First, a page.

Boxing should be held in a fieldhouse. Boxers should have nicknames like “Iron Mike,” “Raging Bull” or “Hitman.” Many sports embrace technology and use it to supposedly improve the product we see on the field or the court or the pitch, but boxing is old school. Two fighters enter the ring and test their strength, skill and willpower, and one leaves victorious. It was very fitting that the 68th Annual Golden Gloves finals were held last Saturday at the University of Puget Sound’s Memorial Fieldhouse. Although these were amateur fighters, mostly teenagers and not at the point of their careers where a nickname might be appropriate, they lived up to the timeless nature of the sport.
Leading off the evening was a 112-pound bout between two female fighters, Jocelyn Robles and Savannah Riggles. Robles controlled the action from the start and was pretty dominant through the first two rounds. Riggles seemed to find her rhythm over the last two rounds, but ultimately not enough to pull out a victory, as Robles got the unanimous decision.
Up next was a 114-pound match up between Jeremy Morales and Salvador Jimenez. Morales completely outclassed his opponent, landing at ease and causing a standing eight count for Jimenez about halfway through the first round. It is rare in amateur fights that you see an actual knockdown but Morales accomplished that, sending Jimenez to the floor and leading the referee to stop that fight at 2:51 of the second round. Morales gained a TKO victory.
The third fight of the evening saw Jose Valenzuela take on Devin Bell. As in the two previous fights, there was a definite aggressor and his name was Valenzuela. He landed more punches, he landed the harder punches and they took a toll on Bell. Bell was given a standing eight count in each round, and he did not make it out of the third round, as the referee stopped the fight, again at the 2:51 mark of the round, making Valenzuela the winner by TKO.
Kenny Guzman and Luis Alvarado were up next at 132 pounds and put on a more competitive fight. Both fighters got their shots in during the first round, Alvarado landing a bit more consistently. That theme was to continue through all three rounds and the final result was a win by unanimous decision for Alvarado.
The fifth fight featured Niko McFarland and Nino Delgado, who came from Alaska to be a part of the tournament. The first round was very close and the fighters were well matched. Delgado came out for the second round and seemingly found another gear, as he began landing punches as he wanted and controlled the round. The fighters engaged in a nice flurry of activity at the start of the third, and Delgado kept at it a little more consistently. He was rewarded with a split decision win.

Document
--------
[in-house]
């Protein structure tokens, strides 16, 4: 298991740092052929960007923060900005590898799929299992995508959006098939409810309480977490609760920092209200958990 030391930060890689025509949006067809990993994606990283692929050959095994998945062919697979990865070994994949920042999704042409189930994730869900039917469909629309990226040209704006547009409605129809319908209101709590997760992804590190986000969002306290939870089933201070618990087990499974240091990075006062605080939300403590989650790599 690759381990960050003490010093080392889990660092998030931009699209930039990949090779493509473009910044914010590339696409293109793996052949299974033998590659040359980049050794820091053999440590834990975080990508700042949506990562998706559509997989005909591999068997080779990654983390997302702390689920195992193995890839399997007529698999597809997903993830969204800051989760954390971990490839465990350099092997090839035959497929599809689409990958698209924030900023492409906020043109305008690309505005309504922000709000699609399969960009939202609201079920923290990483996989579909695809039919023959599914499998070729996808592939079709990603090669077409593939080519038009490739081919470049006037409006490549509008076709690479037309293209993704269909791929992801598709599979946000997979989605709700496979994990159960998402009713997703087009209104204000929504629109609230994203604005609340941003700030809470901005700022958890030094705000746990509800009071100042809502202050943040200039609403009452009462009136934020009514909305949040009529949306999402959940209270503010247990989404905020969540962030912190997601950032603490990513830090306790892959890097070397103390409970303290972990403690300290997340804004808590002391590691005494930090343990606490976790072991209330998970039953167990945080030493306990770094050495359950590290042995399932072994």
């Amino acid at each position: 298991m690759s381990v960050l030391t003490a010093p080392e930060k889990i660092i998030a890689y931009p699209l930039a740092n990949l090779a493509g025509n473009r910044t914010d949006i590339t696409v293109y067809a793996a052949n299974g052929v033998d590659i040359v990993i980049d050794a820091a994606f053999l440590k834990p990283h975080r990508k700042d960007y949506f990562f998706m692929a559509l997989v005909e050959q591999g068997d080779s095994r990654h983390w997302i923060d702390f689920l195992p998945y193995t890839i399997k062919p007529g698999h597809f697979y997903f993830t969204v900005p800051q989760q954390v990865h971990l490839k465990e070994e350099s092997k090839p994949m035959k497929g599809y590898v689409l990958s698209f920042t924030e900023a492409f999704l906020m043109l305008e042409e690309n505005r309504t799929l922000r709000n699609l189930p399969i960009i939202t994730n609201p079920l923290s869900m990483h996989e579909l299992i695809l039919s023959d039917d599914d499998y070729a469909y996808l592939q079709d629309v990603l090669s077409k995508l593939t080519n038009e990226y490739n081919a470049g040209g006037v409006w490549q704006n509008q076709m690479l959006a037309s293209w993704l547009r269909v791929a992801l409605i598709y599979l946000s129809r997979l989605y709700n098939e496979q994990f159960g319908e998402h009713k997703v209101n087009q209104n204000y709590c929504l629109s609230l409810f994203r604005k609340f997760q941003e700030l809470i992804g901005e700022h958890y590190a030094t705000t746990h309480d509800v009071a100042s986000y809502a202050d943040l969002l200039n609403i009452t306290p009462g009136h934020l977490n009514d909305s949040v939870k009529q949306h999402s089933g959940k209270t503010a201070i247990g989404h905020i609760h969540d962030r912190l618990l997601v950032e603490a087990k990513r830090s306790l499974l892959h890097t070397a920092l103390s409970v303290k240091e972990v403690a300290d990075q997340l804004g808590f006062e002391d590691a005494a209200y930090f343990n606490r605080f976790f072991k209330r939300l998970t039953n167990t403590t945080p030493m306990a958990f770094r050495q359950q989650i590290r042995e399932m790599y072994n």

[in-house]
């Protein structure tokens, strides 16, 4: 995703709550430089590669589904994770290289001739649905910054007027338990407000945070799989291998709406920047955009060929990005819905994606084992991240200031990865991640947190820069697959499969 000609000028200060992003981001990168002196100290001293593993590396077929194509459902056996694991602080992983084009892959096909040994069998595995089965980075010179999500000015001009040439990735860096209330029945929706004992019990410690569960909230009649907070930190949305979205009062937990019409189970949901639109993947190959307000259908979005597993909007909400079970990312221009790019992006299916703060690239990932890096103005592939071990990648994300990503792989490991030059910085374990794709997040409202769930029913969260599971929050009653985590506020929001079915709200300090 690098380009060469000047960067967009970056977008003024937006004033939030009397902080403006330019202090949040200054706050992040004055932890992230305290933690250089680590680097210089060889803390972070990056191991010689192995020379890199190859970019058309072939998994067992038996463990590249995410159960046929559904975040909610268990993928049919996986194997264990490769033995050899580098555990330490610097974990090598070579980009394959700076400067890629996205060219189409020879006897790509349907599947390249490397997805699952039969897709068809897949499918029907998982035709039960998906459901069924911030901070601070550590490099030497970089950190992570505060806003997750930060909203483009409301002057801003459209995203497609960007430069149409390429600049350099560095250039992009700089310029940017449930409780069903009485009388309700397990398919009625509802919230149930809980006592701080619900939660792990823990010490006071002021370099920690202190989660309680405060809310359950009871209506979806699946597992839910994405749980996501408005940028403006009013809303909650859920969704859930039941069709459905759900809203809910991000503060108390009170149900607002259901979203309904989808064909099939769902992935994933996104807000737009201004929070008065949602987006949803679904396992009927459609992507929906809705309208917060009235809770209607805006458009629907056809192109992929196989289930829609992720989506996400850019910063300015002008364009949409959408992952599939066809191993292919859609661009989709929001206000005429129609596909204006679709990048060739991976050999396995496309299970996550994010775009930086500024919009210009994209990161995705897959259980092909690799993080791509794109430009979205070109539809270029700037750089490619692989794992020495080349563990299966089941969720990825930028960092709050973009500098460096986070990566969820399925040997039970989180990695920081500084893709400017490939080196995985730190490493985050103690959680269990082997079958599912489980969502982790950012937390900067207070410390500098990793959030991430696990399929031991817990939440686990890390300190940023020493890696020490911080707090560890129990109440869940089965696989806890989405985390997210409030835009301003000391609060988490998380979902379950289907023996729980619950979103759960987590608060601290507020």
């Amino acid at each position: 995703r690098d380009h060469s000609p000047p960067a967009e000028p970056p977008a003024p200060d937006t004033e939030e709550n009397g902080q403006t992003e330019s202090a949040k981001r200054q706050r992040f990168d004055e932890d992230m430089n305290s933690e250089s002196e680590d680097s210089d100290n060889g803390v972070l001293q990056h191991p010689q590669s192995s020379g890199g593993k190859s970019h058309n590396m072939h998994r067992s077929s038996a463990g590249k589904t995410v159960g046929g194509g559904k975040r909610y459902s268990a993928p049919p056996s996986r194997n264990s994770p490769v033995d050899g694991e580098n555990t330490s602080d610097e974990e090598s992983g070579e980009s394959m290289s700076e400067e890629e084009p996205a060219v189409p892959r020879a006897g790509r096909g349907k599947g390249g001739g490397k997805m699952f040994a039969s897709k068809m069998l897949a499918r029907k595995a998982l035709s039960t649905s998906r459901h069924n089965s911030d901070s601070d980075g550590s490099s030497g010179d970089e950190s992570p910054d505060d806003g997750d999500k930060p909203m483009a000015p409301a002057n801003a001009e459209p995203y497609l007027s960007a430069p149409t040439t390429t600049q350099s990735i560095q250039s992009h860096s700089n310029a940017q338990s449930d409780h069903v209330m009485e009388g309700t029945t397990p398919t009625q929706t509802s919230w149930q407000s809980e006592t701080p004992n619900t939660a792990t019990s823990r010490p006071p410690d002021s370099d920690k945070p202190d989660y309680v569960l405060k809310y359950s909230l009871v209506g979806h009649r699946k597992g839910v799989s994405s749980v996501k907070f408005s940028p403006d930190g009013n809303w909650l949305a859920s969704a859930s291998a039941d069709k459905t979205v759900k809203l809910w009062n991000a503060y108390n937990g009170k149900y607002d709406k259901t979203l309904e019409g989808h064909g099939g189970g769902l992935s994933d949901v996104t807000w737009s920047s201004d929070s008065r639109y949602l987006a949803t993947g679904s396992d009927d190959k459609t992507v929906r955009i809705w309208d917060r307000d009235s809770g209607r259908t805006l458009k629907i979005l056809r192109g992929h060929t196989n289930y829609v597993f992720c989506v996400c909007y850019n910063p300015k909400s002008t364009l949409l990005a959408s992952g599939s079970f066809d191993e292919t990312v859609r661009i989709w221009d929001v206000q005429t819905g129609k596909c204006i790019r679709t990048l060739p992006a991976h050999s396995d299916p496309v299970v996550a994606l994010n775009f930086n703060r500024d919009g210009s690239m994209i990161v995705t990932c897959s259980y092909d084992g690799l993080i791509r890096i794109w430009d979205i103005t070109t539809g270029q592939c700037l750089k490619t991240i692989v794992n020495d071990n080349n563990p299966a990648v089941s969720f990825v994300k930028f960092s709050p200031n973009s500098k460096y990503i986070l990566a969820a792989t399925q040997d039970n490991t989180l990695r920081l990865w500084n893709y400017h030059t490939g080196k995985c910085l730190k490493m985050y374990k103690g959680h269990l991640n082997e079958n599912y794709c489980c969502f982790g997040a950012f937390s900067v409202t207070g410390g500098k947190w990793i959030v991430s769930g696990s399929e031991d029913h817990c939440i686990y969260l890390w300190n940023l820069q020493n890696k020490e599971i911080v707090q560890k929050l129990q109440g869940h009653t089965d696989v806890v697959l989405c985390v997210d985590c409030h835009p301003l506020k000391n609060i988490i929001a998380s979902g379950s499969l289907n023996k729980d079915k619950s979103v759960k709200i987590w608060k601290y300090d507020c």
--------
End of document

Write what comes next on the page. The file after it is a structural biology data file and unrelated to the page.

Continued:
What turned out to be the best fight of the evening was up next, as Kevin Torres and James Porter squared off at 152 pounds. It was a high action fight from the start with the fighters trading punches. They both seemed to understand that sometimes you have to take some damage in order to give some damage. Torres was always just a bit ahead of the action and did all the little things right, which is why he was rewarded with the victory by unanimous decision at the end of three rounds.
After a brief intermission we were right back at it, with Nick Vasquez taking on Steven Villalobos. The fight started with Villalobos throwing wicked punches with bad intentions. He was certainly out to prove that he was a hard puncher. At one point he hit Vasquez so hard that he knocked out a contact lens. Vasquez got busy in the second round and evened up the fight, but Villalobos was simply too much as the fight went on and took the split decision. This was a semi-final bout with Villalobos moving on to fight in the final, which took place on Sunday.
Bout number eight featured more female fighters, with Kelsie Pence facing Lindsey Hanson. This was a case of one fighter simply taking control of the fight and having things her way, and Hanson was that fighter. She dominated the fight, which provided a little comic relief when the ring announcer managed to read the scores backward and announced that Pence was the winner. Many at ringside shouted out that we had a new Steve Harvey in the house. Order was restored quickly and Hanson was rightly awarded the win by unanimous decision.
The next fight was also a bit of a mismatch. Jesus Acosta took on Richard Vansiclen and it was all Vansiclen. Around the halfway point of the first round, he took over the fight and kept it firmly in his grasp. Acosta was given two standing eight counts in the second round and the fight was stopped at 2:06 of the round, with Vansiclen your winner by TKO.
The most contentious fight of the night was the next one between Matthew Mollet and Aaron Rocha-Urrea. Either there was bad blood between these two prior to the fight or they simply took an intense dislike for each other very quickly. Mollet wanted to box and Rocha-Urrea wanted to brawl. Mollet showed off his skills, causing a standing eight count for Rocha-Urrea in the second and leading the doctor to stop the fight at 1:21 of the third with yet another TKO, and a win for Mollet.
The 201-pound heavyweights closed the show. Thomas Turner and Matthew Leonetti met in a very even, close fight and at times it was hard to tell who held the advantage. Each man took turns controlling the action and there were several serious punches landed by both fighters. In the end, Turner did more and was more accurate, and he walked away with a unanimous decision.
After the fights the awards were handed out. The Tacoma Boxing Club won the team award, James Porter was tabbed as the most inspirational fighter, and the Golden Boy winner was Kevin Torres. If you have an opportunity to take in next year’s Tacoma Golden Gloves don’t hesitate for a moment. You won’t regret it.